Saturday, May 18, 2019

Radical New Life

Acts 11.1-18, Revelation 21.1-6, John 13.31-35

Radical New Life

I don’t know about you, but I am constantly amazed at how small my brain is.  My wife, on the other hand, is never surprised at how small my brain is – but that’s the burden she bears for living with me.  My brain feels especially small when I try to wrestle with some of the great issues of the day.  I find my mind reeling, for example, when I contemplate the complexities of the Brexit debate, or the climate emergency, or the problems of the Middle East.  Like most people, I find that if I get too deeply concerned with any of these issues, my mind goes round and round in a never-ending circle of worry.  For what can I do about any of them?  These problems are just too big for a bear of little brain (as Winnie-the-Pooh would say).

The same is often true of our encounters with Scripture.  At our first reading, today’s passages don’t appear to have any connection with each other, do they?  We have Peter’s amazing vision of a sheet of unclean animals being let down from heaven.  We have John’s profound vision of the new Jerusalem being let down from heaven, with promises of hope for all humankind.  Then we have Jesus, telling his disciples that the crucifixion he is about to endure is a kind of glorification, which they cannot share.  And a stern command that whatever happens to him, they must love each other.

My brain hurts!  So I imagine that some of yours do too!  Not all of you, of course.  Because some of you are much brainier than me.  But for those of us who are less well-endowed in the brain-cell department, here’s a little phrase that I find helps me at such times:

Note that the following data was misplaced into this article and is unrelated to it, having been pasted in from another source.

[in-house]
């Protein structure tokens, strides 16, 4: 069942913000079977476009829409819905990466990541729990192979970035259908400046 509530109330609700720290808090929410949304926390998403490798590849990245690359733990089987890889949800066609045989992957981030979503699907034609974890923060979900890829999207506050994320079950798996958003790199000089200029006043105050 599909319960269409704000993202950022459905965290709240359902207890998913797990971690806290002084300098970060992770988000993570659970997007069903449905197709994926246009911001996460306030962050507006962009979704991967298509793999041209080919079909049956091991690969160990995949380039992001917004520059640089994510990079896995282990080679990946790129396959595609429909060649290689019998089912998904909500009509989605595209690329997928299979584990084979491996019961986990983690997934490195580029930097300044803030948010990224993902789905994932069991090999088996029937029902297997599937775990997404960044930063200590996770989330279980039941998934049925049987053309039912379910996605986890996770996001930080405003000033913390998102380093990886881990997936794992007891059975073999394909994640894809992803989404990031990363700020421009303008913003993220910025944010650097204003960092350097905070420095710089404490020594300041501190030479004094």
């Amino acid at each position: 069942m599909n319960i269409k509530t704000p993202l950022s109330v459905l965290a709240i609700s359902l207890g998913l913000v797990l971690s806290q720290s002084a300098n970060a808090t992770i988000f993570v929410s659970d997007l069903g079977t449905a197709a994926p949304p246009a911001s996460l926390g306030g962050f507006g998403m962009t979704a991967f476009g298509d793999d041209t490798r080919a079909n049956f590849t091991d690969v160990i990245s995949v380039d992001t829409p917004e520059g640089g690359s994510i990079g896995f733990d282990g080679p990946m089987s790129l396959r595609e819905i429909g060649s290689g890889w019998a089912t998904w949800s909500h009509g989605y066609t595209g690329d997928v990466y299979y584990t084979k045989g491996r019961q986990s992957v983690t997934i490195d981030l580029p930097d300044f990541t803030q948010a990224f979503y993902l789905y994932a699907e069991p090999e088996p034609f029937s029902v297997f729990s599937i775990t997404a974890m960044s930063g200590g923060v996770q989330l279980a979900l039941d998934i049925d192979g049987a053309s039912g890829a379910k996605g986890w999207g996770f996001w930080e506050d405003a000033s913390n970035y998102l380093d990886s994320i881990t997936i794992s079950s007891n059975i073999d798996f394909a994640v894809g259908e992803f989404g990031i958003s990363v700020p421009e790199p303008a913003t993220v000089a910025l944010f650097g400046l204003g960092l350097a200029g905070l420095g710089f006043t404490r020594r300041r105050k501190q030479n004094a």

“What is plain, is main.  And what is main, is plain”.  It’s a pretty good maxim to apply to the reading of all Scripture.

So let’s apply that maxim to these three readings…and see what we can learn.

The main, plain point of the first reading can be summed up in the final line – “…God has given even to the Gentiles the repentance that leads to eternal life”.  Peter has been given a vision of all the things his Jewish culture considers ‘unclean’, with a stern warning that it is not his place to decide what is clean or not.  Or which foods are in, or out.  Or which kinds of people are in or out of God’s Kingdom. That’s God’s job.  And in these post-resurrection days, God is making it plain to Jewish Peter, that God’s Kingdom is meant for all humanity.  It is a radical message for one like Peter, brought up in a culture which believed that one could be made ritually ‘dirty’ by even touching the clothes of a non-Jew.  But God’s message is one of radical inclusion.  His message of love is for the whole world – wherever we come from, whatever our background, whoever we are.